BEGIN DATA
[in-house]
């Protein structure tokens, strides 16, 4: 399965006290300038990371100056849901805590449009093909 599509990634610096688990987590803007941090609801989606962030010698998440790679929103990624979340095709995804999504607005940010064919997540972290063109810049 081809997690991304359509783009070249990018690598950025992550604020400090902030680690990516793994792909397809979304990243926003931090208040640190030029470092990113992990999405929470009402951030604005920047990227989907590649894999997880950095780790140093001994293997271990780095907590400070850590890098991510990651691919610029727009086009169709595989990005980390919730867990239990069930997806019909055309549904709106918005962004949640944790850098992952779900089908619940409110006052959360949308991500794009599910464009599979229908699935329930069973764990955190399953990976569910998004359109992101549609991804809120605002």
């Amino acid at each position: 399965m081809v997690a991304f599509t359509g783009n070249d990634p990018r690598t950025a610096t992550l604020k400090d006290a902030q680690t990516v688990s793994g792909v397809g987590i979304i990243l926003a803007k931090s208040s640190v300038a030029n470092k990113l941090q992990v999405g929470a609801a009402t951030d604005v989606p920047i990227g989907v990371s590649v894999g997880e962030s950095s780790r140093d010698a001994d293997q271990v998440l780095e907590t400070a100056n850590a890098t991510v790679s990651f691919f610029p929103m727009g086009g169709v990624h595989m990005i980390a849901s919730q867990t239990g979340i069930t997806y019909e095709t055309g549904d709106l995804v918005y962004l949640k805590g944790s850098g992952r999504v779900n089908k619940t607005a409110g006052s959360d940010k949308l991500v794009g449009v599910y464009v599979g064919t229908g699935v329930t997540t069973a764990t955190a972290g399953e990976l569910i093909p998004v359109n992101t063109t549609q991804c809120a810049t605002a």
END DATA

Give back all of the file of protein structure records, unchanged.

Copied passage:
[in-house]
């Protein structure tokens, strides 16, 4: 399965006290300038990371100056849901805590449009093909 599509990634610096688990987590803007941090609801989606962030010698998440790679929103990624979340095709995804999504607005940010064919997540972290063109810049 081809997690991304359509783009070249990018690598950025992550604020400090902030680690990516793994792909397809979304990243926003931090208040640190030029470092990113992990999405929470009402951030604005920047990227989907590649894999997880950095780790140093001994293997271990780095907590400070850590890098991510990651691919610029727009086009169709595989990005980390919730867990239990069930997806019909055309549904709106918005962004949640944790850098992952779900089908619940409110006052959360949308991500794009599910464009599979229908699935329930069973764990955190399953990976569910998004359109992101549609991804809120605002």
């Amino acid at each position: 399965m081809v997690a991304f599509t359509g783009n070249d990634p990018r690598t950025a610096t992550l604020k400090d006290a902030q680690t990516v688990s793994g792909v397809g987590i979304i990243l926003a803007k931090s208040s640190v300038a030029n470092k990113l941090q992990v999405g929470a609801a009402t951030d604005v989606p920047i990227g989907v990371s590649v894999g997880e962030s950095s780790r140093d010698a001994d293997q271990v998440l780095e907590t400070a100056n850590a890098t991510v790679s990651f691919f610029p929103m727009g086009g169709v990624h595989m990005i980390a849901s919730q867990t239990g979340i069930t997806y019909e095709t055309g549904d709106l995804v918005y962004l949640k805590g944790s850098g992952r999504v779900n089908k619940t607005a409110g006052s959360d940010k949308l991500v794009g449009v599910y464009v599979g064919t229908g699935v329930t997540t069973a764990t955190a972290g399953e990976l569910i093909p998004v359109n992101t063109t549609q991804c809120a810049t605002a």